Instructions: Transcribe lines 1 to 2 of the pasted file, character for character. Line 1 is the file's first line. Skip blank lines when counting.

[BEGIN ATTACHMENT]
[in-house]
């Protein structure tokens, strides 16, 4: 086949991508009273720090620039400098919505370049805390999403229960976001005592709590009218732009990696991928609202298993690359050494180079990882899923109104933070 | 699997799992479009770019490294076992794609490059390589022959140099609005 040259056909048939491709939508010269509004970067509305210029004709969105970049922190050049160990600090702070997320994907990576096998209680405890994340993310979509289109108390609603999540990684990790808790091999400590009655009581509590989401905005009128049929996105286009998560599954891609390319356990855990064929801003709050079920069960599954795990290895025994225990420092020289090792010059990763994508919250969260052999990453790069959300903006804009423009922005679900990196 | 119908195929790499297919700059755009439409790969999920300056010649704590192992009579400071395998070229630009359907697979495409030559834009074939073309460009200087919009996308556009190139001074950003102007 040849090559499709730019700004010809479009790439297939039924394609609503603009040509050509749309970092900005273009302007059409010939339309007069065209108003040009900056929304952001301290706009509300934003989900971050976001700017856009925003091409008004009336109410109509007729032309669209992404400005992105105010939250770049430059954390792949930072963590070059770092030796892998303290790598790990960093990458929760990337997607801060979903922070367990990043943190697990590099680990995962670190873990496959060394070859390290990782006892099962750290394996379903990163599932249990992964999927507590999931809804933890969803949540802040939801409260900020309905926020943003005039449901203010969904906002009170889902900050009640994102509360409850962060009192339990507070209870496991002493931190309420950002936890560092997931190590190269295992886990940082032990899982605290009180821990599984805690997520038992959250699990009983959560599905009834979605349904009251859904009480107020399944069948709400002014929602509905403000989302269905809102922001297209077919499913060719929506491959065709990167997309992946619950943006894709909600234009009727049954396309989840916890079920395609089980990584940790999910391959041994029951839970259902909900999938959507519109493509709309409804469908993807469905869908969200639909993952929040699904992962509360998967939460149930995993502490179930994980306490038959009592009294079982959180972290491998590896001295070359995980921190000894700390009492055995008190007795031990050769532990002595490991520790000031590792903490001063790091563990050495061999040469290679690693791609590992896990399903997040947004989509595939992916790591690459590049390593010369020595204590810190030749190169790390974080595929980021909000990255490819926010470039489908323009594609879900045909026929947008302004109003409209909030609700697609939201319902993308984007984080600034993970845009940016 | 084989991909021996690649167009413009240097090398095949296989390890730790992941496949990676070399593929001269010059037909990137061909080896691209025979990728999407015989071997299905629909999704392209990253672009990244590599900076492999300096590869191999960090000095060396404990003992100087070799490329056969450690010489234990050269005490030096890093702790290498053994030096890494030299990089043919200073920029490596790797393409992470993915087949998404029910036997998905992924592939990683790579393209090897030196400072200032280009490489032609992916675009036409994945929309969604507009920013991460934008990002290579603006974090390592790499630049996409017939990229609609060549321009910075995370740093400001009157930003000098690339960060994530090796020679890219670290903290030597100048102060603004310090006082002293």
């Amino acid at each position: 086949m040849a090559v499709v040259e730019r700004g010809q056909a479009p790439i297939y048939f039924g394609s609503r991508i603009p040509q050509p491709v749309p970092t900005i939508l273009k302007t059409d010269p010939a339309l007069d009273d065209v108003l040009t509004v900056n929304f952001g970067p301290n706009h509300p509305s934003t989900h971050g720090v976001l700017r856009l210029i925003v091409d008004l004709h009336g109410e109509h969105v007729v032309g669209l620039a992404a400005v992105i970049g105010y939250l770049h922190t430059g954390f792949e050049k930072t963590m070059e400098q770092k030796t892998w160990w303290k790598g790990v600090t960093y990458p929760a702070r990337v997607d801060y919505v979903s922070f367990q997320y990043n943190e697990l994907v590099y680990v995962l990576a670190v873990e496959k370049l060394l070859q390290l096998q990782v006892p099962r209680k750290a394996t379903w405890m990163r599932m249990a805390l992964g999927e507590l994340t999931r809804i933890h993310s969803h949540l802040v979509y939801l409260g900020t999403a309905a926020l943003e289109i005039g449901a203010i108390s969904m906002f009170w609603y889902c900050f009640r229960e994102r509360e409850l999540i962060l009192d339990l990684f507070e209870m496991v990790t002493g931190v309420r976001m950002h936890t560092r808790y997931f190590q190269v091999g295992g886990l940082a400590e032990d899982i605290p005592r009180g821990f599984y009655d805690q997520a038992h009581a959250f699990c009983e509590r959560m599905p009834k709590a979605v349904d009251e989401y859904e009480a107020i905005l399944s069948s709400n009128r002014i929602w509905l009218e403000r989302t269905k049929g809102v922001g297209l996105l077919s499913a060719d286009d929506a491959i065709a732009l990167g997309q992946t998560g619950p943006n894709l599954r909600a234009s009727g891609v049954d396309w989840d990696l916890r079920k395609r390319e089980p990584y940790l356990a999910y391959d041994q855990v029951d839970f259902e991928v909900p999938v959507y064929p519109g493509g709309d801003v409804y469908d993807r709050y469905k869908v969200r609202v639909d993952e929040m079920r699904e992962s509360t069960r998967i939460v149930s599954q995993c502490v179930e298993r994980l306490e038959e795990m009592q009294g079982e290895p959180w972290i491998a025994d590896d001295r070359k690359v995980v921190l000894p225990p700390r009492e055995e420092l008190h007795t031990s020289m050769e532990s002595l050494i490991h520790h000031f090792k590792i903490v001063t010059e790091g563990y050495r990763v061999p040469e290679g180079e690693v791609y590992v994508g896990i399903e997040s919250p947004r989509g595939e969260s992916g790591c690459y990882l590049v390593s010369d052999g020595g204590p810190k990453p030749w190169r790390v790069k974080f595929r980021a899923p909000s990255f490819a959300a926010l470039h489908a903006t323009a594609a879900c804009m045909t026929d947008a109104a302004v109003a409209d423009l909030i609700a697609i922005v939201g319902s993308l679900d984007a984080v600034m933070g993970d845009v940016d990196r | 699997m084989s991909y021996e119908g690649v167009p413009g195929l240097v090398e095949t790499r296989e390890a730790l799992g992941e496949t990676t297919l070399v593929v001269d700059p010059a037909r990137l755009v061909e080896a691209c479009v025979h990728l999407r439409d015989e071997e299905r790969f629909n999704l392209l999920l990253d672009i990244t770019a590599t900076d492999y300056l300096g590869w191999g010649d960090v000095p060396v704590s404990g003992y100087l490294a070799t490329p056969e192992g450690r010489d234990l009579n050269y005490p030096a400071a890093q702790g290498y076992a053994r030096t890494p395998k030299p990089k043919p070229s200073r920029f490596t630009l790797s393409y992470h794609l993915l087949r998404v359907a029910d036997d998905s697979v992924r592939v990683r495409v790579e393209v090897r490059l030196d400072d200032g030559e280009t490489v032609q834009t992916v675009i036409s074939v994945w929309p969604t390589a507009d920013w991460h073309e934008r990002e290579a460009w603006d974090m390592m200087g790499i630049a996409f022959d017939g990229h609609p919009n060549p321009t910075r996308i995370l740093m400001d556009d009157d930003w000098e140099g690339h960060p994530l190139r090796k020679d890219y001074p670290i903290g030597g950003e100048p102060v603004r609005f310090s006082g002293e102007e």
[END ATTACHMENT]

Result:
[in-house]
């Protein structure tokens, strides 16, 4: 086949991508009273720090620039400098919505370049805390999403229960976001005592709590009218732009990696991928609202298993690359050494180079990882899923109104933070 | 699997799992479009770019490294076992794609490059390589022959140099609005 040259056909048939491709939508010269509004970067509305210029004709969105970049922190050049160990600090702070997320994907990576096998209680405890994340993310979509289109108390609603999540990684990790808790091999400590009655009581509590989401905005009128049929996105286009998560599954891609390319356990855990064929801003709050079920069960599954795990290895025994225990420092020289090792010059990763994508919250969260052999990453790069959300903006804009423009922005679900990196 | 119908195929790499297919700059755009439409790969999920300056010649704590192992009579400071395998070229630009359907697979495409030559834009074939073309460009200087919009996308556009190139001074950003102007 040849090559499709730019700004010809479009790439297939039924394609609503603009040509050509749309970092900005273009302007059409010939339309007069065209108003040009900056929304952001301290706009509300934003989900971050976001700017856009925003091409008004009336109410109509007729032309669209992404400005992105105010939250770049430059954390792949930072963590070059770092030796892998303290790598790990960093990458929760990337997607801060979903922070367990990043943190697990590099680990995962670190873990496959060394070859390290990782006892099962750290394996379903990163599932249990992964999927507590999931809804933890969803949540802040939801409260900020309905926020943003005039449901203010969904906002009170889902900050009640994102509360409850962060009192339990507070209870496991002493931190309420950002936890560092997931190590190269295992886990940082032990899982605290009180821990599984805690997520038992959250699990009983959560599905009834979605349904009251859904009480107020399944069948709400002014929602509905403000989302269905809102922001297209077919499913060719929506491959065709990167997309992946619950943006894709909600234009009727049954396309989840916890079920395609089980990584940790999910391959041994029951839970259902909900999938959507519109493509709309409804469908993807469905869908969200639909993952929040699904992962509360998967939460149930995993502490179930994980306490038959009592009294079982959180972290491998590896001295070359995980921190000894700390009492055995008190007795031990050769532990002595490991520790000031590792903490001063790091563990050495061999040469290679690693791609590992896990399903997040947004989509595939992916790591690459590049390593010369020595204590810190030749190169790390974080595929980021909000990255490819926010470039489908323009594609879900045909026929947008302004109003409209909030609700697609939201319902993308984007984080600034993970845009940016 | 084989991909021996690649167009413009240097090398095949296989390890730790992941496949990676070399593929001269010059037909990137061909080896691209025979990728999407015989071997299905629909999704392209990253672009990244590599900076492999300096590869191999960090000095060396404990003992100087070799490329056969450690010489234990050269005490030096890093702790290498053994030096890494030299990089043919200073920029490596790797393409992470993915087949998404029910036997998905992924592939990683790579393209090897030196400072200032280009490489032609992916675009036409994945929309969604507009920013991460934008990002290579603006974090390592790499630049996409017939990229609609060549321009910075995370740093400001009157930003000098690339960060994530090796020679890219670290903290030597100048102060603004310090006082002293």